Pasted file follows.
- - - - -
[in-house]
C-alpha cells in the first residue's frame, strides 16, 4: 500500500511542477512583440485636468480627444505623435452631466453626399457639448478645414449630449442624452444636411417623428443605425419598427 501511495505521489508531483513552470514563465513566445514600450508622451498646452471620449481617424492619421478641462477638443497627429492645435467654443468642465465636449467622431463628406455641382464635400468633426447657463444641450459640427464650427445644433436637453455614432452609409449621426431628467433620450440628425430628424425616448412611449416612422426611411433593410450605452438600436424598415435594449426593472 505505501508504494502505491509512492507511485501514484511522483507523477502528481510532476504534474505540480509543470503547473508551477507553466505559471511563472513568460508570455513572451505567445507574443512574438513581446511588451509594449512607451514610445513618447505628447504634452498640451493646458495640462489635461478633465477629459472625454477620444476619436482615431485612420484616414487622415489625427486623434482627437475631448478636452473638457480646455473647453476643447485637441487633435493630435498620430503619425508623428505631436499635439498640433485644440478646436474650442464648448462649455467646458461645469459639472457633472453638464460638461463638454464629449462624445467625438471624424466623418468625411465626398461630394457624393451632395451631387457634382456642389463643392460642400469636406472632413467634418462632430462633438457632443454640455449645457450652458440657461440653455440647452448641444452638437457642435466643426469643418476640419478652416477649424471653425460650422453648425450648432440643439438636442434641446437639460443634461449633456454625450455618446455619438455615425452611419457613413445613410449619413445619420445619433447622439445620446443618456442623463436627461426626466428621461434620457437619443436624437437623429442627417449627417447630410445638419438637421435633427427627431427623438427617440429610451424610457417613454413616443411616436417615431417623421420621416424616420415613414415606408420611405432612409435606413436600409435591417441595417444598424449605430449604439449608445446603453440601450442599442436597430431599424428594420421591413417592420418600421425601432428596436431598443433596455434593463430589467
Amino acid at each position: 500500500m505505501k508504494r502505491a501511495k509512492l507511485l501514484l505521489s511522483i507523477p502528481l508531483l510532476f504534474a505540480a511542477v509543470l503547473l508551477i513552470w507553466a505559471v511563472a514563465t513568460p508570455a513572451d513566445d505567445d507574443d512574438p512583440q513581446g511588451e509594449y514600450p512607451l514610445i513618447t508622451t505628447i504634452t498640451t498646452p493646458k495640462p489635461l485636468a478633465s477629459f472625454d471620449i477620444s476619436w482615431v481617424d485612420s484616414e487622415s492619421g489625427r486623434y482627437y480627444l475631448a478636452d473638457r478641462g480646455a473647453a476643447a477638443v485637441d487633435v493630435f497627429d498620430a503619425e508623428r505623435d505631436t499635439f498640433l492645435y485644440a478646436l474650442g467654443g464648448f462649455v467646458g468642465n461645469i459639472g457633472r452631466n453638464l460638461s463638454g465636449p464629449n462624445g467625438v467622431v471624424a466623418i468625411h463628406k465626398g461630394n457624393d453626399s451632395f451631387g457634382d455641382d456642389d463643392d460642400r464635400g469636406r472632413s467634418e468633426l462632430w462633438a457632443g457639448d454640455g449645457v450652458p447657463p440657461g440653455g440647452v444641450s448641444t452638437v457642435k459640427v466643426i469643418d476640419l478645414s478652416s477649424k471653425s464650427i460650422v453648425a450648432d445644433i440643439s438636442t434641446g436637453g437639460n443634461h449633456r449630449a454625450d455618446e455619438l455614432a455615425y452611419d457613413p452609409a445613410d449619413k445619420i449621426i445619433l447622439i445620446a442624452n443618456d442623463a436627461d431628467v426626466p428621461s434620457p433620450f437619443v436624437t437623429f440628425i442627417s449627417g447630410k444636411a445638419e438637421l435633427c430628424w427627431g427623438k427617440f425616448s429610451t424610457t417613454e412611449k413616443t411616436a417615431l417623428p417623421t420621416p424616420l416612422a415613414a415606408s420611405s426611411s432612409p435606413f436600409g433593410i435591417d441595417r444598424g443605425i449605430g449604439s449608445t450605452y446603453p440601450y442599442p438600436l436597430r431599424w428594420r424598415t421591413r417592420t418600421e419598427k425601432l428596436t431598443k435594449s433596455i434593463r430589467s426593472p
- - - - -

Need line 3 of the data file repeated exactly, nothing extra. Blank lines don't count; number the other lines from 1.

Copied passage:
Amino acid at each position: 500500500m505505501k508504494r502505491a501511495k509512492l507511485l501514484l505521489s511522483i507523477p502528481l508531483l510532476f504534474a505540480a511542477v509543470l503547473l508551477i513552470w507553466a505559471v511563472a514563465t513568460p508570455a513572451d513566445d505567445d507574443d512574438p512583440q513581446g511588451e509594449y514600450p512607451l514610445i513618447t508622451t505628447i504634452t498640451t498646452p493646458k495640462p489635461l485636468a478633465s477629459f472625454d471620449i477620444s476619436w482615431v481617424d485612420s484616414e487622415s492619421g489625427r486623434y482627437y480627444l475631448a478636452d473638457r478641462g480646455a473647453a476643447a477638443v485637441d487633435v493630435f497627429d498620430a503619425e508623428r505623435d505631436t499635439f498640433l492645435y485644440a478646436l474650442g467654443g464648448f462649455v467646458g468642465n461645469i459639472g457633472r452631466n453638464l460638461s463638454g465636449p464629449n462624445g467625438v467622431v471624424a466623418i468625411h463628406k465626398g461630394n457624393d453626399s451632395f451631387g457634382d455641382d456642389d463643392d460642400r464635400g469636406r472632413s467634418e468633426l462632430w462633438a457632443g457639448d454640455g449645457v450652458p447657463p440657461g440653455g440647452v444641450s448641444t452638437v457642435k459640427v466643426i469643418d476640419l478645414s478652416s477649424k471653425s464650427i460650422v453648425a450648432d445644433i440643439s438636442t434641446g436637453g437639460n443634461h449633456r449630449a454625450d455618446e455619438l455614432a455615425y452611419d457613413p452609409a445613410d449619413k445619420i449621426i445619433l447622439i445620446a442624452n443618456d442623463a436627461d431628467v426626466p428621461s434620457p433620450f437619443v436624437t437623429f440628425i442627417s449627417g447630410k444636411a445638419e438637421l435633427c430628424w427627431g427623438k427617440f425616448s429610451t424610457t417613454e412611449k413616443t411616436a417615431l417623428p417623421t420621416p424616420l416612422a415613414a415606408s420611405s426611411s432612409p435606413f436600409g433593410i435591417d441595417r444598424g443605425i449605430g449604439s449608445t450605452y446603453p440601450y442599442p438600436l436597430r431599424w428594420r424598415t421591413r417592420t418600421e419598427k425601432l428596436t431598443k435594449s433596455i434593463r430589467s426593472p